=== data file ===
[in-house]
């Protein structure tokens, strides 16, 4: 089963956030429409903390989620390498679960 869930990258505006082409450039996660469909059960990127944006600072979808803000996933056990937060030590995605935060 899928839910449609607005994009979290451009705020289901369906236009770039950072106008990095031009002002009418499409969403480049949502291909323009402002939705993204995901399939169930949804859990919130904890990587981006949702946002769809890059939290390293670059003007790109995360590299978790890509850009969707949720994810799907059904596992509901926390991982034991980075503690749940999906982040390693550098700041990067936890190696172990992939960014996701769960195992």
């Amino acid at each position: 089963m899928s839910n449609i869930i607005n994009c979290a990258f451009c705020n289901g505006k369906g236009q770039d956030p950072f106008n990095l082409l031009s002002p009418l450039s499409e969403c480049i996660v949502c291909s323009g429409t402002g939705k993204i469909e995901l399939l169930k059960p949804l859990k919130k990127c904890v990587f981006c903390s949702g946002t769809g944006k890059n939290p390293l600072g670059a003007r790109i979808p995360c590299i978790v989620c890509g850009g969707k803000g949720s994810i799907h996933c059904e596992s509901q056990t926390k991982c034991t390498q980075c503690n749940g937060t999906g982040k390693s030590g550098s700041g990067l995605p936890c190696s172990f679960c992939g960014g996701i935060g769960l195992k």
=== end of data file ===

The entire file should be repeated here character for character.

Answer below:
[in-house]
């Protein structure tokens, strides 16, 4: 089963956030429409903390989620390498679960 869930990258505006082409450039996660469909059960990127944006600072979808803000996933056990937060030590995605935060 899928839910449609607005994009979290451009705020289901369906236009770039950072106008990095031009002002009418499409969403480049949502291909323009402002939705993204995901399939169930949804859990919130904890990587981006949702946002769809890059939290390293670059003007790109995360590299978790890509850009969707949720994810799907059904596992509901926390991982034991980075503690749940999906982040390693550098700041990067936890190696172990992939960014996701769960195992």
């Amino acid at each position: 089963m899928s839910n449609i869930i607005n994009c979290a990258f451009c705020n289901g505006k369906g236009q770039d956030p950072f106008n990095l082409l031009s002002p009418l450039s499409e969403c480049i996660v949502c291909s323009g429409t402002g939705k993204i469909e995901l399939l169930k059960p949804l859990k919130k990127c904890v990587f981006c903390s949702g946002t769809g944006k890059n939290p390293l600072g670059a003007r790109i979808p995360c590299i978790v989620c890509g850009g969707k803000g949720s994810i799907h996933c059904e596992s509901q056990t926390k991982c034991t390498q980075c503690n749940g937060t999906g982040k390693s030590g550098s700041g990067l995605p936890c190696s172990f679960c992939g960014g996701i935060g769960l195992k």